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The Big Challenge… With Jill Maron

With the ever-increasing potential of new technology and the exponential growth of the life sciences field, researchers are always running into new problems to solve. In this interview series, we get scientists’ opinions on the ‘Big Challenge’ in their field and the steps being taken to address it. From new and unique hurdles to fresh takes on common problems, we dive into the complexities of the research landscape.

In this interview, we chat to Jill Maron (Chief of Pediatrics, The Warren Alpert School of Brown University) about the big challenges in newborn sequencing.

Want to hear more from Jill? Come and hear her speak at The Festival of Genomics and Biodata!

Could you introduce yourself and tell us about your background, your role and what you work on?

I am the Pediatrician-in-Chief at Women & Infants Hospital of Rhode Island (Brown University School of Medicine) and a neonatologist by clinical training. I have spent my career as a research-scientist developing and integrating novel diagnostic assays into newborn care. 

Recently, I served as a Co-PI on the national Genomic Medicine for Ill Neonates and Infants (GEMINI) trial that compared the diagnostic yield of rapid whole genomic sequencing to a comprehensive targeted gene panel (NewbornDx, Athena/Quest) for critically ill, symptomatic infants.  Highlights of the study included the superior diagnostic yield of rWGS compared to the panel, though the panel returned results in a shorter time frame.  The study also highlighted how much we still don’t understand about the early phenotypic presentation of many genetic disorders.  The GEMINI study enrolled 400 infants nationwide and identified 134 novel variants. This finding demonstrates the power of genetic testing early in life in children suspected of a genetic disorder.

What would you say is the big challenge in your field?

I would actually say the field has two major challenges.  The first challenge is payor reimbursement for in-hospital testing in critical ill infants. The second is our ability to provide proper protections and lifelong access/counseling to infants who have undergone these testing platforms.

What is currently being done to help address that challenge?

There have been many statewide initiatives that have successfully fought to have in-house genomic sequencing covered by Medicaid for these infants (i.e. CA-Baby Bear; Michigan-Baby Deer).  All states  need to have similar initiatives. The GEMINI study will also soon be releasing our own economic analyses that will provide real-world data that demonstrates the health care cost-savings of early testing, upon presentation in the hospital.

If money or resources weren’t a barrier, what would you recommend be done to address the issue, if the above solutions were insufficient?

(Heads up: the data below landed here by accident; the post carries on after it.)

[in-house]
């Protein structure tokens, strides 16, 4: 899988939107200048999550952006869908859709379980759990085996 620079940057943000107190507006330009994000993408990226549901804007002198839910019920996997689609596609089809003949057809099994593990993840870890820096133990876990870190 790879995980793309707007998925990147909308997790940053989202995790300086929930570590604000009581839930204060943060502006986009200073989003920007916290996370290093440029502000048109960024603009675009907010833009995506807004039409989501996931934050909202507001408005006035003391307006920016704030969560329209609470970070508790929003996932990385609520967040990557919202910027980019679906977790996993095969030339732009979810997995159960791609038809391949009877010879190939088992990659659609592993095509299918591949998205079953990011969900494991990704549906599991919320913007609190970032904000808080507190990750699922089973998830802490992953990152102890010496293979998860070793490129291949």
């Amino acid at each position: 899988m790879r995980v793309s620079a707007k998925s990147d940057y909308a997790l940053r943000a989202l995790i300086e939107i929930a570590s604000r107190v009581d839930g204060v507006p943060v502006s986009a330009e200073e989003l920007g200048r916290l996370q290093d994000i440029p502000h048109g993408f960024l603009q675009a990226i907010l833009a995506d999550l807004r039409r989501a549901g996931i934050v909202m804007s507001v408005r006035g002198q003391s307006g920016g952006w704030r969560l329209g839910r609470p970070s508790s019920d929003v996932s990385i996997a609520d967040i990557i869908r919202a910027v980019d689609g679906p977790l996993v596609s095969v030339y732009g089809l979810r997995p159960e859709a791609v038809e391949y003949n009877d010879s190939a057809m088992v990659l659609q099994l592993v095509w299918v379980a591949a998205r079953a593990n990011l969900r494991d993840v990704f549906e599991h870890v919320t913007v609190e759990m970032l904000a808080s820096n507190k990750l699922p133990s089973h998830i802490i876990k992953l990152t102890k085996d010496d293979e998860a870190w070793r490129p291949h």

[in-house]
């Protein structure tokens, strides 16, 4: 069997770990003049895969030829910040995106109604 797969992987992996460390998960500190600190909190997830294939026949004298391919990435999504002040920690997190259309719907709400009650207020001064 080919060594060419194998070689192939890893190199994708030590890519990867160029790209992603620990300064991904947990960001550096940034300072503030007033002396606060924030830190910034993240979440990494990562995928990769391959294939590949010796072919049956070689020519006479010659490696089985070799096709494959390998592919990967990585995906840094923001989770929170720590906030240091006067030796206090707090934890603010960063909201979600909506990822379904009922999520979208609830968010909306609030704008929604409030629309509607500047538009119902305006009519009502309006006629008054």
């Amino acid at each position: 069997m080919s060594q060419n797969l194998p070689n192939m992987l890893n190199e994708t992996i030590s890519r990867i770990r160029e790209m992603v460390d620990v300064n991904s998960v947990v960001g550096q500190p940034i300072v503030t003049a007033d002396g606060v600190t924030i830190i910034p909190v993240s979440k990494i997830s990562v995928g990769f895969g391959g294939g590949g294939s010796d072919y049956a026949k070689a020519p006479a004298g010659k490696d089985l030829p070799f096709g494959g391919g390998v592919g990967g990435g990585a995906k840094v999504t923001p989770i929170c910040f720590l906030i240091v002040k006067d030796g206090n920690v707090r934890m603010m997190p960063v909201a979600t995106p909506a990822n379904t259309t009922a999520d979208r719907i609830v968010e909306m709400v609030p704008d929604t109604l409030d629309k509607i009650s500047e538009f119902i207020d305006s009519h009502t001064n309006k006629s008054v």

I think the field will soon recognize the positive financial impact of in-hospital testing, and I am confident that it will become the norm rather than the exception. 

In terms of the protections of infants who have undergone this testing, so much must be done in the field regarding 1.) linking sequencing to the infant’s EMR, 2.) ability to reinterpret sequencing throughout the lifespan as our understanding of genetic variants improves, and 3.) counselling the child at age of assent that sequencing has been performed and they can choose to learn about their findings — inclusive of adult onset diseases, paternity or other findings that may have been deliberately withheld from them. 

We also need years’ worth of qualitative research with families that have been impacted by these tests, to not only understand impact on the family unit regarding a diagnosis, no diagnosis, or diagnosis later into childhood, with reanalysis based on emerging phenotypes, but also what the children thought of this testing as they entered adulthood.  We must be very cognizant of the fact that we are performing these tests without consent of the patient – we have a responsibility to acquire input from them regarding this approach and learn from it. Transparency is absolutely essential.

What advice do you have for somebody who’s up and coming, trying to break into this field and address these problems?

It is such an exciting time to be in this field and it offers so many opportunities!  While some investigators may be invested in advancing the molecular platforms, we also need our clinical trialists, ethicists, policy makers, and social scientists.  The genomic field must progress in parallel with multi-disciplinary experts to ensure that we are always putting the child/family first. Partner with each other. Do not be shy to reach out and share ideas. Do not be intimidated by ‘experts’.  We all need to work together.

Want to hear more from Jill? Come and hear her speak at The Festival of Genomics and Biodata!